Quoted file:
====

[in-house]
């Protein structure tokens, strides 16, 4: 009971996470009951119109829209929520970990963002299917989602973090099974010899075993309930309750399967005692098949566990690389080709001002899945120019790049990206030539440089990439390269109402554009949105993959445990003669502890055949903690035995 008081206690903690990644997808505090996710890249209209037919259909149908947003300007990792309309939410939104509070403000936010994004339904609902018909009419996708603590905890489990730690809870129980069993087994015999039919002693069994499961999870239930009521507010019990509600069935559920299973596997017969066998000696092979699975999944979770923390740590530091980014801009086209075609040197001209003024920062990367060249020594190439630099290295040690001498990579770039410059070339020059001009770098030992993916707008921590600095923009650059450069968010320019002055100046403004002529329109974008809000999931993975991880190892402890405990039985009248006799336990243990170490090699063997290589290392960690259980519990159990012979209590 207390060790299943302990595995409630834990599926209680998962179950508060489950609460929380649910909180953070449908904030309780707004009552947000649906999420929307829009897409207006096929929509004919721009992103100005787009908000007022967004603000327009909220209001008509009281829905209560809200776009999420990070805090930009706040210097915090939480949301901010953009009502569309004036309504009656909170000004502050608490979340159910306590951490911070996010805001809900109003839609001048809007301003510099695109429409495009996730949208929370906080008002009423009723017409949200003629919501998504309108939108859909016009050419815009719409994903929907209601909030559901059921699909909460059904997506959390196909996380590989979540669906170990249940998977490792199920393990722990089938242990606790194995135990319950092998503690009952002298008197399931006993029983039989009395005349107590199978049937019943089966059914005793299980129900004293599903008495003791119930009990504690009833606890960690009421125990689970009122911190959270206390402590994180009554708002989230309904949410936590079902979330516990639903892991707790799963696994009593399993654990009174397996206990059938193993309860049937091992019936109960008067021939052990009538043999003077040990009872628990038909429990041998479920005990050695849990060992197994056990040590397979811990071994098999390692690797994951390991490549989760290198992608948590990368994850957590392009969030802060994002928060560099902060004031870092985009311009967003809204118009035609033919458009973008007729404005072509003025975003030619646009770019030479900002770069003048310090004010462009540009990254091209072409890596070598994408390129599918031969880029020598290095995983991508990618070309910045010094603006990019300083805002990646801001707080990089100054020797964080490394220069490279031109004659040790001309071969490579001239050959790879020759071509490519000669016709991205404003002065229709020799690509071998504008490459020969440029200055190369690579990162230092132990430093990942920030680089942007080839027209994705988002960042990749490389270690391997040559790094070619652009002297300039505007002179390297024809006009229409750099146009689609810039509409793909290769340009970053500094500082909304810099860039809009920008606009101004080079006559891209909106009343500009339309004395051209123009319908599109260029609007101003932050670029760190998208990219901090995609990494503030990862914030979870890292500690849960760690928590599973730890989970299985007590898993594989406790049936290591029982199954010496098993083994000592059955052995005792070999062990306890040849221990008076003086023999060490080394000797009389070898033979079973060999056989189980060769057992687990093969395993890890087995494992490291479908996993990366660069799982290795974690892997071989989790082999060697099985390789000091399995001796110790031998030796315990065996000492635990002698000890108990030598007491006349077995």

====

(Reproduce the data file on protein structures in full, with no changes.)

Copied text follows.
[in-house]
């Protein structure tokens, strides 16, 4: 009971996470009951119109829209929520970990963002299917989602973090099974010899075993309930309750399967005692098949566990690389080709001002899945120019790049990206030539440089990439390269109402554009949105993959445990003669502890055949903690035995 008081206690903690990644997808505090996710890249209209037919259909149908947003300007990792309309939410939104509070403000936010994004339904609902018909009419996708603590905890489990730690809870129980069993087994015999039919002693069994499961999870239930009521507010019990509600069935559920299973596997017969066998000696092979699975999944979770923390740590530091980014801009086209075609040197001209003024920062990367060249020594190439630099290295040690001498990579770039410059070339020059001009770098030992993916707008921590600095923009650059450069968010320019002055100046403004002529329109974008809000999931993975991880190892402890405990039985009248006799336990243990170490090699063997290589290392960690259980519990159990012979209590 207390060790299943302990595995409630834990599926209680998962179950508060489950609460929380649910909180953070449908904030309780707004009552947000649906999420929307829009897409207006096929929509004919721009992103100005787009908000007022967004603000327009909220209001008509009281829905209560809200776009999420990070805090930009706040210097915090939480949301901010953009009502569309004036309504009656909170000004502050608490979340159910306590951490911070996010805001809900109003839609001048809007301003510099695109429409495009996730949208929370906080008002009423009723017409949200003629919501998504309108939108859909016009050419815009719409994903929907209601909030559901059921699909909460059904997506959390196909996380590989979540669906170990249940998977490792199920393990722990089938242990606790194995135990319950092998503690009952002298008197399931006993029983039989009395005349107590199978049937019943089966059914005793299980129900004293599903008495003791119930009990504690009833606890960690009421125990689970009122911190959270206390402590994180009554708002989230309904949410936590079902979330516990639903892991707790799963696994009593399993654990009174397996206990059938193993309860049937091992019936109960008067021939052990009538043999003077040990009872628990038909429990041998479920005990050695849990060992197994056990040590397979811990071994098999390692690797994951390991490549989760290198992608948590990368994850957590392009969030802060994002928060560099902060004031870092985009311009967003809204118009035609033919458009973008007729404005072509003025975003030619646009770019030479900002770069003048310090004010462009540009990254091209072409890596070598994408390129599918031969880029020598290095995983991508990618070309910045010094603006990019300083805002990646801001707080990089100054020797964080490394220069490279031109004659040790001309071969490579001239050959790879020759071509490519000669016709991205404003002065229709020799690509071998504008490459020969440029200055190369690579990162230092132990430093990942920030680089942007080839027209994705988002960042990749490389270690391997040559790094070619652009002297300039505007002179390297024809006009229409750099146009689609810039509409793909290769340009970053500094500082909304810099860039809009920008606009101004080079006559891209909106009343500009339309004395051209123009319908599109260029609007101003932050670029760190998208990219901090995609990494503030990862914030979870890292500690849960760690928590599973730890989970299985007590898993594989406790049936290591029982199954010496098993083994000592059955052995005792070999062990306890040849221990008076003086023999060490080394000797009389070898033979079973060999056989189980060769057992687990093969395993890890087995494992490291479908996993990366660069799982290795974690892997071989989790082999060697099985390789000091399995001796110790031998030796315990065996000492635990002698000890108990030598007491006349077995």